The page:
It is essential to find ways and means to ensure that supplies and equipment provided by contractors are in compliance with their contractual commitments, e.g. performance bonds etc.

The 661 Committee recently reviewed procedures regarding the above matters and decided to maintain current procedures.

The Secretariat stands ready to assist the 661 Committee in finding appropriate measures in that regard. The Office of the Iraq Programme is consolidating the relevant procedures and understandings reached by the 661 Committee, which should be helpful to both the Committee, the Government of Iraq as well as to potential suppliers.

The Government needs to be more careful in the selection of contractors.

 Drought

  • The drought is affecting not only Iraq but the whole region.
  • The United Nations agencies, specifically FAO, are preparing a plan to deal with the drought which will include sinking new water wells for communities across the 18 governorates which are particularly vulnerable to the effects of the drought.
  • Between 1.2 million to 1.5 million sheep and over 50,000 heads of cattle had already been moved to the three northern governorates. You could see the stream of herds moving to the north for grazing, by foot or by truckloads.
  • The water levels at the two dams, the Derbandikan and Dokan, in the North, were 23 metres below normal levels during my visit.
  • In the distribution plan for phase VI there are a number of activities related to drought.
  • Requested the Government to indicate in the contracts when they are related to anti drought activities in order to have priority approval by the 661 Committee.

 

 

Foot and mouth disease

FMD is also affecting not only Iraq, but the whole region.

FAO has already ordered 1.8 million doses of FMD vaccine. It is expensive, costing $1.00 per doze. Each animal requires booster shots every two months. The kind of strain prevalent in Iraq requires a special kind of vaccine which is produced, according to FAO, only by three establishments, one in India, one in France and one in Ethiopia. FAO doubts that the companies concerned could meet the magnitude of the demand. Another problem being faced is, according to FAO, the fact that by the time the vaccines arrive in Iraq, they lose over 30 per cent of their potency, during the flight from Delhi to Amman and then by road (1,000 kms) to Baghdad.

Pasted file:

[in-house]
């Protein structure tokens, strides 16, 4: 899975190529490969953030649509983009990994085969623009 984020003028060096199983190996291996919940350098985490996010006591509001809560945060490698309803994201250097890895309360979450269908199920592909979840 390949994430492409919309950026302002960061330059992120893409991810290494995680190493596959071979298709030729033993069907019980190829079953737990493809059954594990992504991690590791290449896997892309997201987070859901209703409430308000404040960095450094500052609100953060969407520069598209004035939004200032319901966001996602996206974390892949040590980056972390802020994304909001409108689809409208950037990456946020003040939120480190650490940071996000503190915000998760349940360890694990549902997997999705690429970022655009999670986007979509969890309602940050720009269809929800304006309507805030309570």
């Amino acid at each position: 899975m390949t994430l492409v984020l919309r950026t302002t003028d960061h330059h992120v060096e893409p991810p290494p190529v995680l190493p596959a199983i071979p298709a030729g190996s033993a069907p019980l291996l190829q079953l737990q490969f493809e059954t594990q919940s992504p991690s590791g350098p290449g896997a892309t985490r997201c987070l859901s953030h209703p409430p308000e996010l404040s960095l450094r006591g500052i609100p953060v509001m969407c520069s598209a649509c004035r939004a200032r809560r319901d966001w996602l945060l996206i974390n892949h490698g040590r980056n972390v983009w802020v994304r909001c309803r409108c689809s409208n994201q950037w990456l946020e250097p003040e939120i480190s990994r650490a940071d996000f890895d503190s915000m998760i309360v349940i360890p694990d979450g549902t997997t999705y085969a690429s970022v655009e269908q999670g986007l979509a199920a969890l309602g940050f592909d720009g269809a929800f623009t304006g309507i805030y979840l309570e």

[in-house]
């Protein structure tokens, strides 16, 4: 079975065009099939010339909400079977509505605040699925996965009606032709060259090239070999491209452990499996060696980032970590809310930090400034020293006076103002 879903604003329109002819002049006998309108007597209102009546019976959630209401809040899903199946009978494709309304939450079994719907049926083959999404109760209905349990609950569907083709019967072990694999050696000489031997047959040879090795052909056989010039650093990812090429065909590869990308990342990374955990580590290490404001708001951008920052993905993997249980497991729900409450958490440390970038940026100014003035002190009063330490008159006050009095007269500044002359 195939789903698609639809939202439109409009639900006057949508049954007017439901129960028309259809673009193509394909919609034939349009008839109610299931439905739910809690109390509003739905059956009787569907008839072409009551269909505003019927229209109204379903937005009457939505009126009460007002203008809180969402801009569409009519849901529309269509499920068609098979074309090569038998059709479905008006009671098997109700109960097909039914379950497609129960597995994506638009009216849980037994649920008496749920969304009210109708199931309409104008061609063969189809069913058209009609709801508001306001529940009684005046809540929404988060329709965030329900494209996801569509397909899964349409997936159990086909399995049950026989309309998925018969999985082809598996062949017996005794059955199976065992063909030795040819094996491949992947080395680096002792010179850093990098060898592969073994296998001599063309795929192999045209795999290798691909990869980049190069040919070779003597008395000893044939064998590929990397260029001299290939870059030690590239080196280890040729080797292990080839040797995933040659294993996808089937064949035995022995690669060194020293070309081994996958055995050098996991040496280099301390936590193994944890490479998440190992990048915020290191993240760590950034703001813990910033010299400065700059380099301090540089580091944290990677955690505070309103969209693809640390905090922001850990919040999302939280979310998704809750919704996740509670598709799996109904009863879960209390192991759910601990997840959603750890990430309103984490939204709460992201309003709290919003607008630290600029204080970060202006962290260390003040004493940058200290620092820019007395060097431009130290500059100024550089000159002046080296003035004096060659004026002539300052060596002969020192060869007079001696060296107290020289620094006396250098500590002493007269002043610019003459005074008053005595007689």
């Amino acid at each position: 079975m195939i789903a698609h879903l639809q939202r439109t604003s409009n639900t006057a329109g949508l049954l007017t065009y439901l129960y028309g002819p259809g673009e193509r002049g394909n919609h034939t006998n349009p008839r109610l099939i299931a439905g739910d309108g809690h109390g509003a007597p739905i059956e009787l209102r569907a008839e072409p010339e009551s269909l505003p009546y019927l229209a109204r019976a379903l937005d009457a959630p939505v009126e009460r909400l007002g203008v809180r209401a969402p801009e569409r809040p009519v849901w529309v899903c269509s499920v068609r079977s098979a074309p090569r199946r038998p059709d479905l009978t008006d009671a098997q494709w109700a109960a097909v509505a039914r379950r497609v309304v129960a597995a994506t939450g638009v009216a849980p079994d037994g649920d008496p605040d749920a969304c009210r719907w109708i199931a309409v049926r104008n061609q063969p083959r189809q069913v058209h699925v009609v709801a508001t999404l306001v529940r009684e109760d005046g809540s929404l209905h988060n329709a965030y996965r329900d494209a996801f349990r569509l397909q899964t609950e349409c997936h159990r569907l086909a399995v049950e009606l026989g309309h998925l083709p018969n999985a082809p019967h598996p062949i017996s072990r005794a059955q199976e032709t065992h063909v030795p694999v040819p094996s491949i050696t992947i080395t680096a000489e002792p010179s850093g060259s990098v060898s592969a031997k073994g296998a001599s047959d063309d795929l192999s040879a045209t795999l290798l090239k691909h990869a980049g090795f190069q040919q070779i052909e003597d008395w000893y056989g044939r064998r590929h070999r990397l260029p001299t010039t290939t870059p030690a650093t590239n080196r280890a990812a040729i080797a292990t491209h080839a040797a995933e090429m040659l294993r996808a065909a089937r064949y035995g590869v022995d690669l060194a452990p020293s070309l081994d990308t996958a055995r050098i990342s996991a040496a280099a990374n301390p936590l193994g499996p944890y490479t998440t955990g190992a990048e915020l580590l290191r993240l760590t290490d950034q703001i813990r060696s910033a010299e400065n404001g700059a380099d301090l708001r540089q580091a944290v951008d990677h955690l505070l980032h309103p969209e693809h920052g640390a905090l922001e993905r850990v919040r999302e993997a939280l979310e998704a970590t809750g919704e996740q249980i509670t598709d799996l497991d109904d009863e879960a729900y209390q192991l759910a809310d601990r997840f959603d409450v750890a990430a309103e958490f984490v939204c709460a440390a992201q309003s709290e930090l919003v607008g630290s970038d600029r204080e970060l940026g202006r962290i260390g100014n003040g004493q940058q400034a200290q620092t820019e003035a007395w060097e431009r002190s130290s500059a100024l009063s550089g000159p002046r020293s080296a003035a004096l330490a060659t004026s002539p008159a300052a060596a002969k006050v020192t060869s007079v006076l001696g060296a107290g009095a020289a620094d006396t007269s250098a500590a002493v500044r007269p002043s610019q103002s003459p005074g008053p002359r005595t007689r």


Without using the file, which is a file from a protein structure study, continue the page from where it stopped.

FAO will send an assessment mission to Iraq to review further the situation. The Office of the Iraq Programme is working closely with FAO in formulating the terms of reference of the assessment mission.

 

Oil spare parts and equipment

Under cover of his letter dated 2 July 1999 addressed to the President of the Security Council, the Secretary-General submitted, pursuant to paragraph 9 of resolution 1242 (1999, a detailed list of parts and equipment necessary for the purpose described in paragraph 1 of resolution 1175 (1998). In order to help prepare the list, the Secretary-General dispatched a group of experts to Iraq, and the report of the group appears as an annex to the letter of the Secretary-General (S/1999/746).

According to the group of experts, while the estimated value ($600 million) of the list of spare parts and equipment submitted by the Government of Iraq is twice the amount ($300 million) approved by the Council in resolution 1242 (1999), the amount indicated by the Government is considered to be commensurate with the production levels achieved and predicted, particularly given the emphasis placed on major projects and investment in safety, control of pollution and environmental damage.

The stated crude oil production targets of the Government of Iraq are: 3 million barrels per day by December 1999; 3.2 million per day by March 2000; and 3.5 million per day by December 2000.

As pointed out by the Secretary-General in his letter addressed to the Security Council, any additional amount requested for the purchase of oil spare parts and equipment would require authorization by the Council. The Secretary-General has been keeping under constant review the revenues received during the current phase and would address the matter within the context of his 90-day report to be submitted to the Council by 23 August, pursuant to paragraph 6 of resolution 1242 (1999).